|Minister of Education, Science, Technology and Innovation, Ronald Jones. (FP)|
Barbados is counting on its youth to make a difference.
Minister of Education, Science, Technology and Innovation, Ronald Jones, stressed this last Saturday as he addressed those gathered at the Hilton Barbados for a Model United Nations simulation exercise. It was staged by Rotary Clubs in this country for secondary school students to debate the topic of climate change.
He said annually Government allocates the largest portion of its budget to education and investing in the lives of the youth so that they could excel.
"Even in these most challenging financial and economic times, I looked at the Estimates for the Ministry of Education, Science, Technology and Innovation to see what we would have to spend, and even though there is a miniscule reduction, it still takes the largest share of the Government’s expenditure for young people, for the people of Barbados and, therefore, what you are doing here is a manifestation of that investment," Minister Jones disclosed.
While urging students to recognise the importance of being part of the debate, he noted that the youth today were better positioned than his generation to be in the forefront of serious and meaningful change in the world given they had the ability and opportunity to communicate and access knowledge in the "nano-instant".
Encouraging them to make the greatest use of such opportunities, he said: "There is a concern being expressed at different levels in Barbados that many of our young people are not making themselves fully aware of whatever happens across the world. That even though information and communication technology is so instant, that because of their own peculiar view, that they tend only to zero in on social media; not to learn, not to acquire knowledge of the broad projects of the globe; but in order to gossip via social media in order to spread rumour and misinformation, in order to play games and things like that."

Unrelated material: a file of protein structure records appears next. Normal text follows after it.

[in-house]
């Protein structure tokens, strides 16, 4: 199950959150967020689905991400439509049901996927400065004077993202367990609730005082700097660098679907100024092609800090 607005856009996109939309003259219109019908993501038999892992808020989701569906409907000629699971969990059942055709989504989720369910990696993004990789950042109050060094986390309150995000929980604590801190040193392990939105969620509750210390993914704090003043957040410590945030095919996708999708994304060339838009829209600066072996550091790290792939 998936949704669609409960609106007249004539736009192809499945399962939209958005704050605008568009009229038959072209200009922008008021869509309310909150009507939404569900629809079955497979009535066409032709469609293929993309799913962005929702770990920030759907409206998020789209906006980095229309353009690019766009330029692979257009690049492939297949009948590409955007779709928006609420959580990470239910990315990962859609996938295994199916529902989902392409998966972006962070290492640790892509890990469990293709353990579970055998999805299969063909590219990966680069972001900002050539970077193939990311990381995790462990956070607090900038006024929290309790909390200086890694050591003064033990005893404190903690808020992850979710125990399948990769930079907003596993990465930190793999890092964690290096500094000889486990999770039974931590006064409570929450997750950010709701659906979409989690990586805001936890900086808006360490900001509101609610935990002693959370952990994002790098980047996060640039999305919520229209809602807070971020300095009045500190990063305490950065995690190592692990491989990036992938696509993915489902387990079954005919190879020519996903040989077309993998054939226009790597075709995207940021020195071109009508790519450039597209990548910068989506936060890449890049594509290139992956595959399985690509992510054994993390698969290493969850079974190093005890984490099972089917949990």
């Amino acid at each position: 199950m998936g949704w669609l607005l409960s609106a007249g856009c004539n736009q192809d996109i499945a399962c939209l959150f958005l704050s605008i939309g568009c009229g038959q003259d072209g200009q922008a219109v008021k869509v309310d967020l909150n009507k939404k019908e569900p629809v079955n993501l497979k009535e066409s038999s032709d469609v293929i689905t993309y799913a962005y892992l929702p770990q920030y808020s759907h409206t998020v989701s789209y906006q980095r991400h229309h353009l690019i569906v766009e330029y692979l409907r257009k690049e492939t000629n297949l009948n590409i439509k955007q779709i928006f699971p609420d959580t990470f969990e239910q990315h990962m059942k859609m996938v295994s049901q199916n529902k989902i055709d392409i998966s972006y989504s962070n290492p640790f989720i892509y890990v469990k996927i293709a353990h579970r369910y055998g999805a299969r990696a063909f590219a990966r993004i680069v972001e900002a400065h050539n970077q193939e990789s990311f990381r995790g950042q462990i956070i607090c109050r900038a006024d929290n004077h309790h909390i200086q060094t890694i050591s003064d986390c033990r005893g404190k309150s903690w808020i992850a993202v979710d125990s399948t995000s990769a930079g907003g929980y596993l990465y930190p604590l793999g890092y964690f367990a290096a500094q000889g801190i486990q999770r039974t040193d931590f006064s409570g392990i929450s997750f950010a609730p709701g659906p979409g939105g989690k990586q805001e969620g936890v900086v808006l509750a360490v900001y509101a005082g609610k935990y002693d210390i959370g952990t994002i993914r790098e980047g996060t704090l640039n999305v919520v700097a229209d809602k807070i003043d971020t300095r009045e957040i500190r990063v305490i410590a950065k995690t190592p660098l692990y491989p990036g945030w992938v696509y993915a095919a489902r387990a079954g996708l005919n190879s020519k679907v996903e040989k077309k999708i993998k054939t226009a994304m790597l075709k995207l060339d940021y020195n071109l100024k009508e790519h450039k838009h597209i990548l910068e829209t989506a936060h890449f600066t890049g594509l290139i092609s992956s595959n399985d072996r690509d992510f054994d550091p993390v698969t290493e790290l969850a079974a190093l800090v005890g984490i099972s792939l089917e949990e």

Noting that the climate change resolution had engaged the attention of persons across the world for a long time, the Education Minister told the youth:
"You are in a position to help fashion the debate here in Barbados and it can be spread across the world because of the instantaneous nature of technology to influence your peers in Australia, Mauritius, Brazil, United States of America, wherever young people are…"
Stressing that his own generation was "passing," Mr. Jones said: "This is an opportunity for you to be involved in multiple fora, not only in this mock or simulated United Nations exercise, but it will also give you that encouragement, that capacity ??to be involved in so many other things as young people across Barbados." And, he made the point that every single student in secondary and tertiary level institutions should be involved in at least one organisation in his/her school, whether it be Girl Guides, the Cadets, the Boy Scouts, Interact and Rotoract and Key Club, because it would make a difference in their life and such associations could help students to develop and become well-rounded adults.
Meanwhile, Operations Manager, UNDP Barbados and the OECS, Heny Mangal explained to students that?? the UN system supported Barbados and the OECS through partnerships with agencies such as the Rotary Clubs to address?? issues including climate change that were important "for the sustainability and survival of our Caribbean civilisation". While stating that the UN looked forward to continued improvements in human progress and development in the Caribbean, he said it welcomed and strongly encouraged the voice of young people in shaping a secure future that strikes a balance between the environment and continued human advancement.
"These issues cannot be left only to diplomats, government officials, technocrats and scientists. They require the attention of the entire society including students and concerned citizens, as ultimately, we will have to make fundamental choices about the type of life we want to live in the present and that which we want to leave to future generations," Mr. Mangal emphasised.
The simulated United Nations debate was geared towards enlightening participants, on the principles of effective communication, diplomacy, parliamentary procedure and decorum. It centred around the Climate Change Resolution debated at the UN General Assembly in September last year.